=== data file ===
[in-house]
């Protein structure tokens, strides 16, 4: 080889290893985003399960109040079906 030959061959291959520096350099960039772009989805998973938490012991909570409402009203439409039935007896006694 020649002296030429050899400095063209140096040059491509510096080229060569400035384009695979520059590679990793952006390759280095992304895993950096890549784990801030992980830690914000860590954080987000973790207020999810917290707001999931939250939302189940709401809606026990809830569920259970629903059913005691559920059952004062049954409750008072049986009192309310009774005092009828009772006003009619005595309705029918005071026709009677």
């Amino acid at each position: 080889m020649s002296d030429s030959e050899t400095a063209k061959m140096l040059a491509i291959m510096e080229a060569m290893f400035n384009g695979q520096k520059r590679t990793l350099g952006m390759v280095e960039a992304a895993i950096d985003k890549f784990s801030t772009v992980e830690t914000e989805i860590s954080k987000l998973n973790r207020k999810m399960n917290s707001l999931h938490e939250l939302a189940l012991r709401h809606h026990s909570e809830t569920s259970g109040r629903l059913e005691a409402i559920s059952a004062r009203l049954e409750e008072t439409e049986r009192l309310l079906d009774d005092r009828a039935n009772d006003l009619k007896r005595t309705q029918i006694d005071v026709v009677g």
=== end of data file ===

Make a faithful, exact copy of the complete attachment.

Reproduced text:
[in-house]
């Protein structure tokens, strides 16, 4: 080889290893985003399960109040079906 030959061959291959520096350099960039772009989805998973938490012991909570409402009203439409039935007896006694 020649002296030429050899400095063209140096040059491509510096080229060569400035384009695979520059590679990793952006390759280095992304895993950096890549784990801030992980830690914000860590954080987000973790207020999810917290707001999931939250939302189940709401809606026990809830569920259970629903059913005691559920059952004062049954409750008072049986009192309310009774005092009828009772006003009619005595309705029918005071026709009677």
């Amino acid at each position: 080889m020649s002296d030429s030959e050899t400095a063209k061959m140096l040059a491509i291959m510096e080229a060569m290893f400035n384009g695979q520096k520059r590679t990793l350099g952006m390759v280095e960039a992304a895993i950096d985003k890549f784990s801030t772009v992980e830690t914000e989805i860590s954080k987000l998973n973790r207020k999810m399960n917290s707001l999931h938490e939250l939302a189940l012991r709401h809606h026990s909570e809830t569920s259970g109040r629903l059913e005691a409402i559920s059952a004062r009203l049954e409750e008072t439409e049986r009192l309310l079906d009774d005092r009828a039935n009772d006003l009619k007896r005595t309705q029918i006694d005071v026709v009677g």